Casa stands for "content-addressable storage archive", and also means
"home" in romance languages, and it is an online service we're
announcing to store packages in a content-addressable way.
It's the natural next step in our general direction towards
reproducible builds and immutable infrastructure. Its first
application is use in the most popular Haskell build tool,
master branch of this tool is now
download its package indexes, metadata and content from this service.
Although its primary use case was for Haskell, it could easily apply
to other languages, such as Rust's Cargo package manager. This post
will focus on Casa in general. Next week, we'll dive into its
implications for Haskell build tooling.
Content-addressable storage in a nutshell
CAS is primarily an addressing system:
- When you store content in the storage system, you generate a key for
it by hashing the content, e.g. a SHA256.
- When you want to retrieve the content, you use this SHA256 key.
Because the SHA256 refers to only this piece of content, you can
validate that what you get out is what you put in originally. The
logic goes something like:
- Put "Hello, World!" into system.
- Key is:
- Later, request
- Receive back
content, check that sha256sum(content) =
- If so, great! If not, reject this content and raise an error.
This is how Casa works. Other popular systems that use this style of
addressing are IPFS and, of course, Git.
There is one simple download entry point to the service.
https://casa.fpcomplete.com/<your key> -- to easily grab the content
of a key with curl. This doesn't have an API version associated with
it, because it will only ever accept a key and return a blob.
These two are versioned because they accept and return JSON/binary
formats that may change in the future:
https://casa.fpcomplete.com/v1/metadata/<your key> -- to display
metadata about a value.
https://casa.fpcomplete.com/v1/pull - we POST up to a thousand
key-len pairs in binary format (32 bytes for the key, 8 bytes for
the length) and the server will stream all the contents back to the
client in key-content pairs.
Beyond 1000 keys, the client must make separate requests for the next
1000, etc. This is due to request length limits intentionally applied
to the server for protection.
Upload is protected under the endpoint
/v1/push. This is similar to
the pull format, but sends length-content pairs instead. The server
streamingly inserts these into the database.
The current workflow here is that the operator of the archive sets up
a regular push system which accesses casa on a separate port which is
not publicly exposed. In the Haskell case, we pull from Stackage and
Hackage (two Haskell package repositories) every 15 minutes, and push
content to Casa.
Furthermore, rather than uploading packages as tarballs, we instead
upload individual files. With this approach, we remove a tonne of
duplication on the server. Most new package uploads change only a few
files, and yet an upgrading user has to download the whole package all
Here are some advantages of using CAS for package data:
- It's reproducible. You always get the package that you wanted.
- It's secure on the wire; a man-in-the-middle attack cannot alter a
package without the SHA256 changing, which can be trivially
rejected. However, we connect over a TLS-encrypted HTTP connection
to preserve privacy.
- You don't have to trust the server. It could get hacked, and you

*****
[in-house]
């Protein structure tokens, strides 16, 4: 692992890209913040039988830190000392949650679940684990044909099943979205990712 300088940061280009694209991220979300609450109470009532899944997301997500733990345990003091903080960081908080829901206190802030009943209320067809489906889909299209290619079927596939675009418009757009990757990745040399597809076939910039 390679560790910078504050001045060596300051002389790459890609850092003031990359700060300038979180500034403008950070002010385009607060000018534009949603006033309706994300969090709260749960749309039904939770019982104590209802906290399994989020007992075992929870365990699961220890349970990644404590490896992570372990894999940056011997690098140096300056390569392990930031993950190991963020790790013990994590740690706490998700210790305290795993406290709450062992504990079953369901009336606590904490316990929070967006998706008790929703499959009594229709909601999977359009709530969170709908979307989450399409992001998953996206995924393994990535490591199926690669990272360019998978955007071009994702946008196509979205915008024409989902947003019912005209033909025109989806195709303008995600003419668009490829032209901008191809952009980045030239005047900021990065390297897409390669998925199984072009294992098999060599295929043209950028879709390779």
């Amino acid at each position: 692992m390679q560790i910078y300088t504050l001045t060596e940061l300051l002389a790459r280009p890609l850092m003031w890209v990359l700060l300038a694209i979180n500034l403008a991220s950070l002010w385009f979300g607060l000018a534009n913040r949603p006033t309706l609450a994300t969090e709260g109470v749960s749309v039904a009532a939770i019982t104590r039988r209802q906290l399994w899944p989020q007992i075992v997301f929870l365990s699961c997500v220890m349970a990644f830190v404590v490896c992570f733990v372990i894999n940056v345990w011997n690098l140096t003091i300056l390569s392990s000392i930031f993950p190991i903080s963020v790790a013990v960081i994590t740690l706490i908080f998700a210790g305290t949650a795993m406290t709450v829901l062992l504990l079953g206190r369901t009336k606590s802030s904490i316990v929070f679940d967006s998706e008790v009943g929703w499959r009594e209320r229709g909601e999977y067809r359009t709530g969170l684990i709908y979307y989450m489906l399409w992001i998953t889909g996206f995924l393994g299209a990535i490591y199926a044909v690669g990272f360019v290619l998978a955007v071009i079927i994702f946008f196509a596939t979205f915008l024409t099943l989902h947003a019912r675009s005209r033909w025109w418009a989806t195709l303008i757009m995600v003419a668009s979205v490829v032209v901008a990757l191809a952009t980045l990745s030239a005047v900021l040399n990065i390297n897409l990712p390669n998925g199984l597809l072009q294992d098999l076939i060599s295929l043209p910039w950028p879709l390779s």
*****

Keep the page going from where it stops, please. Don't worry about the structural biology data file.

could still trust content from it if it gives you content with the
correct SHA256 digest.
- The client is protected from a DoS by a man-in-the-middle that
might send an infinitely sized blob in return; the client already
knows the length of the blob, so it can streamingly consume only
this length, and check it against the SHA256.
- It's inherently mirror-able. Because we don't need to trust
servers, anyone can be a mirror.
Recalling the fact that each unique blob is a file from a package, a
cabal file, a snapshot, or a tree rendered to a binary blob, that
removes a lot of redundancy. The storage requirements for Casa are
trivial. There are currently around 1,000,000 unique blobs (with the
largest file at 46MB). Rather than growing linearly with respect to
the number of uploaded package versions, we grow linearly with respect
to unique files.
Internal Company Casas
Companies often run their own package archive on their own network (or
IP-limited public server) and upload their custom packages to it, to
be used by everyone in the company.
Here are some reasons you might want to do that:
- Some organizations block outside Internet access, for security and
- Even if the download has integrity guarantees, organizations might
not want to reveal what is being downloaded for privacy.
- An organization may simply for speed reasons want downloads of
packages to come within the same network, rather than reaching
across the world which can have significant latency.
You can do the same with Casa.
The Casa repository is here which
includes both the server and a binary for uploading and querying
In the future we will include in the Casa server a trivial way to
support mirroring, by querying keys on-demand from other Casa servers
(including the main one run by us).
Here's what we've brought to the table with Casa:
- Reliable, reproducible referring to packages and their files.
- De-duplication of package files; fewer things to download, on your
dev machine or on CI.
- An easy to use and rely on server.
- A way to run an archive of your own that is trivial to run.
We believe this CAS architecture has use in other language ecosystems,
not just Haskell. If you're a company interested in running your own
Casa server, and/or updating your tooling, e.g. Cargo, to use this
service, please contact us.
Do you like this blog post and need help with DevOps, Rust or functional programming? Contact us.